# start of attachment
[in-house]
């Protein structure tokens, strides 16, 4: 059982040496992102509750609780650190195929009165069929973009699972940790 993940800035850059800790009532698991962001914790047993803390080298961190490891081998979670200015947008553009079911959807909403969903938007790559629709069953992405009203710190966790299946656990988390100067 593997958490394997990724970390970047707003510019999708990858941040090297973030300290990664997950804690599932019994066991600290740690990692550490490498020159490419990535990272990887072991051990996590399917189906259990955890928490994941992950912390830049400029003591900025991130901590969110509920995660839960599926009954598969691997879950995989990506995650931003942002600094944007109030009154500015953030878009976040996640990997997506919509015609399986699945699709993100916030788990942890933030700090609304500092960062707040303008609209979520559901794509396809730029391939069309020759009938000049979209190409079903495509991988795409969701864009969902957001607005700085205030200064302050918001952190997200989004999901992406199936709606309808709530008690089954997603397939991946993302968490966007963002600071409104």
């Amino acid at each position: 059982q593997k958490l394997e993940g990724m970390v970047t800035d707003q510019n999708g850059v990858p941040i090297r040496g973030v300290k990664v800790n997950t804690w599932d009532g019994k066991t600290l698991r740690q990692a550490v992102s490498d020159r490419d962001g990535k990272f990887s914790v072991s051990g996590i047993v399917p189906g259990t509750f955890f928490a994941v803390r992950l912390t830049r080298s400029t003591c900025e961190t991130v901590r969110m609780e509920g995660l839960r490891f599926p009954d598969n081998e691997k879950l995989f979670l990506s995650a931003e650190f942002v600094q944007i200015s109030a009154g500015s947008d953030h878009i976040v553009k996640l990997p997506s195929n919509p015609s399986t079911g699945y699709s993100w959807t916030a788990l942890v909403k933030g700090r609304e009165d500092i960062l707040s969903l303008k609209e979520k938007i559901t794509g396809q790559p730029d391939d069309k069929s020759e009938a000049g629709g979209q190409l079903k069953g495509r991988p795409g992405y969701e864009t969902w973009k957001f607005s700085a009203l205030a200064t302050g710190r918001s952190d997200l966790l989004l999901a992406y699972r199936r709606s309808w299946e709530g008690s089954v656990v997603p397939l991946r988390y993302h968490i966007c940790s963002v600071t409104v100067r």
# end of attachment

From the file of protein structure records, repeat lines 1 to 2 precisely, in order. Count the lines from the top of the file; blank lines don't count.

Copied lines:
[in-house]
């Protein structure tokens, strides 16, 4: 059982040496992102509750609780650190195929009165069929973009699972940790 993940800035850059800790009532698991962001914790047993803390080298961190490891081998979670200015947008553009079911959807909403969903938007790559629709069953992405009203710190966790299946656990988390100067 593997958490394997990724970390970047707003510019999708990858941040090297973030300290990664997950804690599932019994066991600290740690990692550490490498020159490419990535990272990887072991051990996590399917189906259990955890928490994941992950912390830049400029003591900025991130901590969110509920995660839960599926009954598969691997879950995989990506995650931003942002600094944007109030009154500015953030878009976040996640990997997506919509015609399986699945699709993100916030788990942890933030700090609304500092960062707040303008609209979520559901794509396809730029391939069309020759009938000049979209190409079903495509991988795409969701864009969902957001607005700085205030200064302050918001952190997200989004999901992406199936709606309808709530008690089954997603397939991946993302968490966007963002600071409104």